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Let’s start with the worst, and get that over with. On weekends we like to eat breakfast at either Hackney City Farm (top quality sausages) or The Premises (proper greasy fry-up). But we’ve eaten in both of them a lot recently and I wanted to try somewhere new. The Book Club opened last week so I thought that would do.

It was absolutely dire. The worst. And we didn’t even eat the food.

The ambiance was all so Shoreditch, so forced and pretentious. But I was willing to forgive all the edgy décor if the food was good. We ordered freshly squeezed orange juice and the full English. It came to £17.50. The bar lady poured out the orange juice from a carton, which said ‘From Concentrate’ across it. It was the kind of juice you would expect at a Travelodge bar or local football match.

I was furious! £2.75 for Sunpride! Not a good start. We waited 40 minutes for the food. We expected the worst, but we also expected to be fed.  So I complained and we got our money back and left, never to return.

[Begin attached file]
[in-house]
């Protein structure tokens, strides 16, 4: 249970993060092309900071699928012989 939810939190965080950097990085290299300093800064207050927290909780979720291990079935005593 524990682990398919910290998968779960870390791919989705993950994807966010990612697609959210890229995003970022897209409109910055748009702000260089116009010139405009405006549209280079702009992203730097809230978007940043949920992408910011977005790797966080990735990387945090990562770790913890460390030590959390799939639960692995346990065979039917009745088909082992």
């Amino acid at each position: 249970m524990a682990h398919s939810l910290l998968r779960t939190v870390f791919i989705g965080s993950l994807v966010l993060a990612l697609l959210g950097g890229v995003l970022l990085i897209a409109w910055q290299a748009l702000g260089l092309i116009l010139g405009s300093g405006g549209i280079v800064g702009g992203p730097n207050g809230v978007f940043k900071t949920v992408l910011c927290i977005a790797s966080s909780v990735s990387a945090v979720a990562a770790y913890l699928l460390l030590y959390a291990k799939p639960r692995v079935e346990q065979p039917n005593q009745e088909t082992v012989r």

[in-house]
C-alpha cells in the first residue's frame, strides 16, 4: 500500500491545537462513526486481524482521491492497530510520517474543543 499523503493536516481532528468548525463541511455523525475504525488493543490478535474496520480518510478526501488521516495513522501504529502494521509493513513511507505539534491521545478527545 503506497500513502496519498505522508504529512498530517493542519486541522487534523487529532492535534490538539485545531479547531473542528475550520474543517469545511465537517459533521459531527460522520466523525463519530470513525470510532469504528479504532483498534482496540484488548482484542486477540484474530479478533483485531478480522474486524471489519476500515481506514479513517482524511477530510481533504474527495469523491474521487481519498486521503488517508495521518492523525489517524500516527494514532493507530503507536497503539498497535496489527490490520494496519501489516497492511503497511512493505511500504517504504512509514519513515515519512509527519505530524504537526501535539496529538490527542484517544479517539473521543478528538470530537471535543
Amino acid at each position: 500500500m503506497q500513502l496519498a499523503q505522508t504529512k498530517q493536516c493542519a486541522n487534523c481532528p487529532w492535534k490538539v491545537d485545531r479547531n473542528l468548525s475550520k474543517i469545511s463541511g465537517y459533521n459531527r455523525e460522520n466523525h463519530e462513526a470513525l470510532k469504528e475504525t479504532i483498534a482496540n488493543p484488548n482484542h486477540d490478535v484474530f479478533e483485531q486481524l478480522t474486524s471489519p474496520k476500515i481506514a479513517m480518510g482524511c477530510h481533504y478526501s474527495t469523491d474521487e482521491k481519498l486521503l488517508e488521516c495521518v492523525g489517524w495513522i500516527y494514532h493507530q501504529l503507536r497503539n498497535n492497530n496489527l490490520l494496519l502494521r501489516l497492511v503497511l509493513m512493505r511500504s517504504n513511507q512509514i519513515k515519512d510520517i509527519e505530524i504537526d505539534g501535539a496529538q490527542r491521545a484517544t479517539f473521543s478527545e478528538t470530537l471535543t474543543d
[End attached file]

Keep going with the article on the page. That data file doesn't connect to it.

We went to Canteen in Spitalfields and had Bloody Mary’s with bacon, eggs and bubble & squeak. On the menu there’s lots of hype about their pure-bread organic well-educated elite cattle, but the food actually delivers. It’s nice. It’s cheered us up anyway (although that could have been the vodka).

It was to be a day of false starts followed by successful surprises.  Next up: the queue for an exhibition I wanted to see was horrendous, so we ditched the culture in favour of Ice Cream Sundaes at Fortnum & Masons. Oh what fun!  We chose the Beekeeper, which came with three big scoops of ice cream, honey, crystallised ginger and honeycomb pieces. It was a very adult way to enjoy children’s food. We spent the next hour in a dizzy sugar high perusing gentleman’s accessories and food hampers.

Honeycomb, honey, ginger, icecream, a wafer! Heaven in a cut glass crystal bowl? Probably

Honeycomb, honey, ginger, ice-cream, a wafer! Heaven in a cut glass crystal bowl? Probably.

So, food for thought, if I may; tried and tested works.

I must apologise, I have been away for a while. Mostly, I have been eating and drinking in Barcelona. A nice long blog with lovely photos to come all about that, I promise.